Mission accomplished. We went to Mangochi to nominate, assess and declare the Bottom Up man and woman of 2016. And we did. Actually, our choices impressed most right thinking people in this great federal republic, Malawi, our country.
Of course, some suggested that we should have also nominated Vincent Wandale, the supreme leader of the People’s Land Organisation and Party for his stand on issues of land. We noted the choice but Wandale would not have won because of his declaration that Thyolo and Mulanje are a separate state from the federal Republic of Malawi.
When we left Monkey Bay we decided to visit Cape Maclear to spend a few hours cavorting in the sand and diving into Lake Malawi, our beautiful fresh water lake.
“You know what?” Alhajj Mufti Jean-Philippe LePoisson, SC (RTD) asked.
“What?” I, Malawi’s only Mohashoi, responded to his prompting.
“Each time I come here, I feel like spending all my life here,” Jean-Philippe declared.
“The early Scottish Missionaries wanted to settle here but they were knocked down one by one until the rest fled northwards,” I said.
“The Yao armies fought them?”
“Not at all,” I said.
“They were gunned down by malaria,” the Most Paramount Native Authority Mzee Mandela shot in.
“But they should not have given up! By now, this place would have been developed like Livingstonia in Rumphi,” Abiti Joyce Befu, MG 66 said.
“Livingstonia is developed?” I wondered.
Nobody answered. We left the beach in the afternoon and drove to Namiasi, near Pambiche as Palm Beach Lodge is called locally. We stopped to greet our old friends and buy some latest paintings from Malawi’s accomplished self-taught abstract artist, John Mwantenga Phiri, popularly known as Jomwa. As we walked down to the Namiasi beach, we met Richard, an old acquaintance, who greeted us warmly and invited us to his home for afternoon tea.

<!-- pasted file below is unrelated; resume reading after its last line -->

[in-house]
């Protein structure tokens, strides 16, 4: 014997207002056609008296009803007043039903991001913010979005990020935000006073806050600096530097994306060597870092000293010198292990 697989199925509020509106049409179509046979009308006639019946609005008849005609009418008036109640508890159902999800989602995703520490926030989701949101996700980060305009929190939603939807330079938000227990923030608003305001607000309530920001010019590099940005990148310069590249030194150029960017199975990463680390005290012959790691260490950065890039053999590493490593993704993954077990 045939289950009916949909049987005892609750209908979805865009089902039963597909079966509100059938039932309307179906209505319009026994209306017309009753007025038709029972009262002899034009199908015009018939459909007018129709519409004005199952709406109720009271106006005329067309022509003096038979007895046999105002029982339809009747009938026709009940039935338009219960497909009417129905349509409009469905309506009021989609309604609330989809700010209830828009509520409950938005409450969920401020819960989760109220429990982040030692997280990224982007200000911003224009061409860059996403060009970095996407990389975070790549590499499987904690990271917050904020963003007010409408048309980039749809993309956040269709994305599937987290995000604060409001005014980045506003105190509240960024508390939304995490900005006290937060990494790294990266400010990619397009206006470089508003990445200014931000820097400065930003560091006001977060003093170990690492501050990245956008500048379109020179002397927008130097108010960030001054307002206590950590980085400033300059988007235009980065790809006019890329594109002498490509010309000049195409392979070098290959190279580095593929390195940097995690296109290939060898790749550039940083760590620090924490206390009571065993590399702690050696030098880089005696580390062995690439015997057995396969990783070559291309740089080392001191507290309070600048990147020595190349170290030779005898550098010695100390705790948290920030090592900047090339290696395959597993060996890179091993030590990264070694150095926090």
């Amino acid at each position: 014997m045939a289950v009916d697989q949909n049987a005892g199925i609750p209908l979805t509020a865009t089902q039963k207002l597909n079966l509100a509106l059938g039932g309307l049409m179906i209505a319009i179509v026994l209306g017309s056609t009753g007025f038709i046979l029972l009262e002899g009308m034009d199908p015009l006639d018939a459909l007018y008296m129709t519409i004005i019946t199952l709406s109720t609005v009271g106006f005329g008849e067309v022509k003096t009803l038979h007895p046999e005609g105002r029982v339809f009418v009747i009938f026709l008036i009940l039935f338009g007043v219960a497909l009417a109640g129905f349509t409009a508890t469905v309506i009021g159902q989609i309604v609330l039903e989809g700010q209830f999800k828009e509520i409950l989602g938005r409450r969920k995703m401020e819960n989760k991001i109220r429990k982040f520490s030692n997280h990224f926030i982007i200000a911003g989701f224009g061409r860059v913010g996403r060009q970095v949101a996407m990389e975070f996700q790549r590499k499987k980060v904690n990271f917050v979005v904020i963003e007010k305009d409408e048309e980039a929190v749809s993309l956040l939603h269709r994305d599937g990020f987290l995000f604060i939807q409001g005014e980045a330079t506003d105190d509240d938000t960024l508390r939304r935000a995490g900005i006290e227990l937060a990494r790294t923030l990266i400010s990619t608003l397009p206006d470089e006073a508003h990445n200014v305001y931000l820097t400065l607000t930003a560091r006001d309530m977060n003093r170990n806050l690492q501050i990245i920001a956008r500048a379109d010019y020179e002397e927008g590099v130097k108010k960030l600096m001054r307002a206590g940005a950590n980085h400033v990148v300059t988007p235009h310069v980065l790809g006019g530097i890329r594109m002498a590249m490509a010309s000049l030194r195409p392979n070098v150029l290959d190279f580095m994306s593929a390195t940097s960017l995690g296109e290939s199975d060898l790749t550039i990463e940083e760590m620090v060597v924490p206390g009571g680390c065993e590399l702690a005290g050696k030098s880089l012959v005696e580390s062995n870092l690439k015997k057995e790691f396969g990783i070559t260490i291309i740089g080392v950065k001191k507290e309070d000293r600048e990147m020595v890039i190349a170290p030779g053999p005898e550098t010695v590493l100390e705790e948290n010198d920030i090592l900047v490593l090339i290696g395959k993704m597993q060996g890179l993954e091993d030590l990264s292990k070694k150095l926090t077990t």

“Tea?” Jean-Philippe protested, “Don’t you have something better?”
“Like Mangochi rum?” Abiti proposed.
“This is Mangochi and we, as Muslims, don’t take anything intoxicating!” Richard explained.
“Richard, the Muslim. We are not asking you to take anything intoxicating. It is us who want it and you will just be watching us take the rum,” I said.
“Don’t put me to the test!”Richard protested, laughing out like a minister implicated in both maizegate and tractorgate.
Instead of going to Richard’s house, we headed straight to the Namiasi Beach and sat under the shade of a summer hut built by the management of nearby lodge. Richard asked the waitress to serve us. I opted for fantakoko while my friends went for Mangochi rum on the rocks.
As we waited for the drinks, Richard asked us what we thought about the progress Malawi is making.
“Two steps forward twenty steps backwards,” Mzee Mandela said. “During the MCP and Kamuzu days, Malawi had airports in every district to promote tourism. During the same period, every key area in Malawi was served by public transport. In the cities, there were circular bus services that served residents every hour fourteen hours a day. Today, there are adults born in the 1990s that have never seen a bus; not even a mini bus….”
“Here in Mangochi, Air Malawi used to land at Club Makokola twice if not three times every week,” Richard lamented. “Tourists who could not afford a flight came to Mangochi by Express Bus or Coach. Someone, one of these past presidents promised to build an international Airport and a national stadium here in Mangochi to promote tourism ….”
“And what happened?”Jean-Philippe inquired.
“The Stadium went to Thyolo before someone else sent it to Lilongwe,” Richard answered before asking: Where is our airport, the Mangochi International Airport?”n